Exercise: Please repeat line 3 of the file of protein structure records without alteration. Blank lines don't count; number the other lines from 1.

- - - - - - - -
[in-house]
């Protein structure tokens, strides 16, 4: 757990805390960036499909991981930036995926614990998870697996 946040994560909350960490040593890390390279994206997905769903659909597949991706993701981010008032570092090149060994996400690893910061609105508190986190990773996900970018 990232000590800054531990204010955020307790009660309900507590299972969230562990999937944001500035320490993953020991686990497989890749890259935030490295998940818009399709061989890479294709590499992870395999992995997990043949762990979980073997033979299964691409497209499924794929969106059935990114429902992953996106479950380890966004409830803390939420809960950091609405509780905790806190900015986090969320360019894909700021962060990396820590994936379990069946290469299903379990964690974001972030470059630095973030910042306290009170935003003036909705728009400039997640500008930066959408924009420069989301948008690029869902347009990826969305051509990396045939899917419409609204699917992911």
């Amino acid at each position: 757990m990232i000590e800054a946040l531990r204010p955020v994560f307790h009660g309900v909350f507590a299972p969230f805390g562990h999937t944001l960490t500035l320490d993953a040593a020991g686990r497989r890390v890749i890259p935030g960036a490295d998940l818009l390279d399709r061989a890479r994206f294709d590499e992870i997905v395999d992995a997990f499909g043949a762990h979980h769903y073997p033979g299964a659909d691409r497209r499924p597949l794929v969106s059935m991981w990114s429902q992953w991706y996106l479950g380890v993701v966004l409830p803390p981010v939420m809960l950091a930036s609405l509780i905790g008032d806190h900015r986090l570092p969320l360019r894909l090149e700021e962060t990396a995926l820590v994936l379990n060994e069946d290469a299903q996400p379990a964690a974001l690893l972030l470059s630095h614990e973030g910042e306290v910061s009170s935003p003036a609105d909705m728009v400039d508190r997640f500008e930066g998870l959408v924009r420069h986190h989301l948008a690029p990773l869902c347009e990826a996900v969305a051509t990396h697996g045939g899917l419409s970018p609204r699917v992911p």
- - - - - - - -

């Amino acid at each position: 757990m990232i000590e800054a946040l531990r204010p955020v994560f307790h009660g309900v909350f507590a299972p969230f805390g562990h999937t944001l960490t500035l320490d993953a040593a020991g686990r497989r890390v890749i890259p935030g960036a490295d998940l818009l390279d399709r061989a890479r994206f294709d590499e992870i997905v395999d992995a997990f499909g043949a762990h979980h769903y073997p033979g299964a659909d691409r497209r499924p597949l794929v969106s059935m991981w990114s429902q992953w991706y996106l479950g380890v993701v966004l409830p803390p981010v939420m809960l950091a930036s609405l509780i905790g008032d806190h900015r986090l570092p969320l360019r894909l090149e700021e962060t990396a995926l820590v994936l379990n060994e069946d290469a299903q996400p379990a964690a974001l690893l972030l470059s630095h614990e973030g910042e306290v910061s009170s935003p003036a609105d909705m728009v400039d508190r997640f500008e930066g998870l959408v924009r420069h986190h989301l948008a690029p990773l869902c347009e990826a996900v969305a051509t990396h697996g045939g899917l419409s970018p609204r699917v992911p």